A wildfire burning in a remote area just south of the Oregon border appears to have caused the deaths of tens of thousands of Klamath River fish, the Karuk Tribe said.
The tribe said in a statement that the dead fish of all species were found Friday near Happy Camp, California, along the main stem of the Klamath River.
It's unclear exactly what is causing the fish deaths but biologists with the tribe believe a flash flood caused by heavy rains over the burn area caused a massive debris flow that entered the river, said Craig Tucker, a spokesman for the tribe.
The Karuk are working with the Yurok, another Northern California tribe, and state and federal agencies to gain access to the fire zone to get a better sense of what happened and the extent of the problem.
It’s still unclear if the fish kill will be localized or will spread further downriver, affecting additional fish.
A photo from the Karuk taken about 20 miles (32 kilometers) downstream from the flash flood in the tributary of Seiad Creek showed several dozen dead fish belly up amid sticks and other debris in thick, brown water along the river bank.
The McKinney Fire, which has burned more than 90 square miles (233 square kilometers) in the Klamath National Forest, this week wiped out the scenic hamlet of Klamath River, where about 200 people lived. The flames killed four people in the tiny community and reduced most of the homes and businesses to ash.
Scientists have said climate change has made the West warmer and drier over the last three decades and will continue to make weather more extreme and wildfires more frequent and destructive. Across the American West, a 22-year megadrought deepened so much in 2021 that the region is now in the driest spell in at least 1,200 years.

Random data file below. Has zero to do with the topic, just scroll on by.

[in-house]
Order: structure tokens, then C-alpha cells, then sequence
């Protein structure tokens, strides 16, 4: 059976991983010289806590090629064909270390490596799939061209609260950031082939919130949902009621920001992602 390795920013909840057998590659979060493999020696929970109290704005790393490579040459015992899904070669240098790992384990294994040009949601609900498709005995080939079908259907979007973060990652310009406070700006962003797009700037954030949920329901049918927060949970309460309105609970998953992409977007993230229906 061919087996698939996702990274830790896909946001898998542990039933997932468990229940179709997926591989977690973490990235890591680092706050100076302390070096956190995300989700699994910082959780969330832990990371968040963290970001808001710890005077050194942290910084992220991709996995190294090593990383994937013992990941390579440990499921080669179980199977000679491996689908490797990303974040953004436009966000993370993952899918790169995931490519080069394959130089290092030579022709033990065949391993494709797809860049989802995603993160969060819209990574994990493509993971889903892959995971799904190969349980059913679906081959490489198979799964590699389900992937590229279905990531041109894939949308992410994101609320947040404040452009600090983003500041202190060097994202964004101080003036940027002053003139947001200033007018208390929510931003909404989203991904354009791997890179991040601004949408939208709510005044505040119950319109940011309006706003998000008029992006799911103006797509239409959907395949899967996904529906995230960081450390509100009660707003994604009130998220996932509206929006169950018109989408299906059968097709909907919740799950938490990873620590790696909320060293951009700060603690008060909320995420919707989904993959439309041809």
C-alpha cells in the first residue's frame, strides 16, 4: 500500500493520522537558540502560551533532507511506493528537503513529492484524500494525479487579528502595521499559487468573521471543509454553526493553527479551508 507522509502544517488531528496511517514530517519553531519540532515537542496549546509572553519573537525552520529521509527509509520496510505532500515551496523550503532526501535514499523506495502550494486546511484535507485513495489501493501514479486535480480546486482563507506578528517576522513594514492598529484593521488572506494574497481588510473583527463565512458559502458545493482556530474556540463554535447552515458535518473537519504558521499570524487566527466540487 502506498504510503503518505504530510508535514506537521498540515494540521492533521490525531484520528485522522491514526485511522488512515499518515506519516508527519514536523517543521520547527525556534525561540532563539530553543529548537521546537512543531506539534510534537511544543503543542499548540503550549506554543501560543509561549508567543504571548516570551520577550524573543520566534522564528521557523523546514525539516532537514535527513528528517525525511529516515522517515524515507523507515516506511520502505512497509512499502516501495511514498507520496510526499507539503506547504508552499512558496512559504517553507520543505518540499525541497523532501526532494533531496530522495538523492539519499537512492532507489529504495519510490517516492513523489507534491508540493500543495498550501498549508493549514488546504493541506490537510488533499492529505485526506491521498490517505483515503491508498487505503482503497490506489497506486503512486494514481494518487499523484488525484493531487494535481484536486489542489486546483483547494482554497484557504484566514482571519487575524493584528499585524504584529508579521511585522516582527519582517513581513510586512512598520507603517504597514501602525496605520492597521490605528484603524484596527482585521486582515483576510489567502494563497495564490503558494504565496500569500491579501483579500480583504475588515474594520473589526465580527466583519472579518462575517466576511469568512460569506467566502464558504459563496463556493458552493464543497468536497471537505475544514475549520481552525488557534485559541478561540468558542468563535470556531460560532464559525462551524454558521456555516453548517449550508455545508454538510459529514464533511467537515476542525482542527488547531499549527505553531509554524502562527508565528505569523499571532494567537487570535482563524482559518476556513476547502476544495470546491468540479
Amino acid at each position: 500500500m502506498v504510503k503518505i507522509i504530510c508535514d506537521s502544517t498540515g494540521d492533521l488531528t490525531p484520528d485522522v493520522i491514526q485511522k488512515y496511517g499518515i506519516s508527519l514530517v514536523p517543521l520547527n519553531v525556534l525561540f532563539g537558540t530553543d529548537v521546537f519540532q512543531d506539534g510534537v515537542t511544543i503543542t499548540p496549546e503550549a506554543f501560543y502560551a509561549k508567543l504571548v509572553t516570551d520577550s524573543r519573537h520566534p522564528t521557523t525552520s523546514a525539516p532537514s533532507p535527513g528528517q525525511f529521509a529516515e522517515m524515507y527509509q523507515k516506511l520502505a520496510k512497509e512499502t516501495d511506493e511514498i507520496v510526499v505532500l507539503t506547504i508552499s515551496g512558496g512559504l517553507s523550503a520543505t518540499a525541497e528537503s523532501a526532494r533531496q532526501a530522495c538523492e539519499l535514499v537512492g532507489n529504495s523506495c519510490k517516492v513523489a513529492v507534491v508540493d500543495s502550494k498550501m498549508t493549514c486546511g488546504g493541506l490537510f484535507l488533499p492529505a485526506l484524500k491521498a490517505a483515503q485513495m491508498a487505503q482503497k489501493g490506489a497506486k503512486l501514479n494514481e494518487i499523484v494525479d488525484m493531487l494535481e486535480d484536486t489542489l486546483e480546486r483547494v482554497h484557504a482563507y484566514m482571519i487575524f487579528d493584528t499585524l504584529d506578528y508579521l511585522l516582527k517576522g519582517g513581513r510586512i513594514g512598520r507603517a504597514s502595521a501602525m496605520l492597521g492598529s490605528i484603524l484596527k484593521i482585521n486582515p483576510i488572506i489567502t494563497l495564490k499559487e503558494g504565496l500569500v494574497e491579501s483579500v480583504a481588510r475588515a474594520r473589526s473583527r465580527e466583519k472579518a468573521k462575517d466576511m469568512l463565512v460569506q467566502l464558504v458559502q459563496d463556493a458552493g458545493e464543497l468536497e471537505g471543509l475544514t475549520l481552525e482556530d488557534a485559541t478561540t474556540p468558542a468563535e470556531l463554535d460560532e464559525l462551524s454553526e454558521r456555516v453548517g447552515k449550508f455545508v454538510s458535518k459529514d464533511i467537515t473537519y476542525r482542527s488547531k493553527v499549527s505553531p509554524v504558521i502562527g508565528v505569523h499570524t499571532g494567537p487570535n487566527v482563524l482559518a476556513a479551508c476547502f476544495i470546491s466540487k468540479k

When it began, the McKinney Fire burned just several hundred acres and firefighters thought they would quickly bring it under control. But thunderstorms came in with ferocious gusts that within hours had pushed it into an unstoppable conflagration.
The blaze was 30% contained on Saturday.
The fish kill was a blow for the Karuk and Yurok tribes, which have been fighting for years to protect fragile populations of salmon in the Klamath River. The salmon are revered by the Karuk Tribe and the Yurok Tribe, California’s second-largest Native American tribe.
The federally endangered fish species has suffered from low flows in the Klamath River in recent years and a parasite that's deadly to salmon flourished in the warmer, slower-moving water last summer, killing fish in huge numbers.
After years of negotiations, four dams on the lower river that impede the migration of salmon are on track to be removed next year in what would be the largest dam demolition project in U.S. history in an attempt to help the fish recover.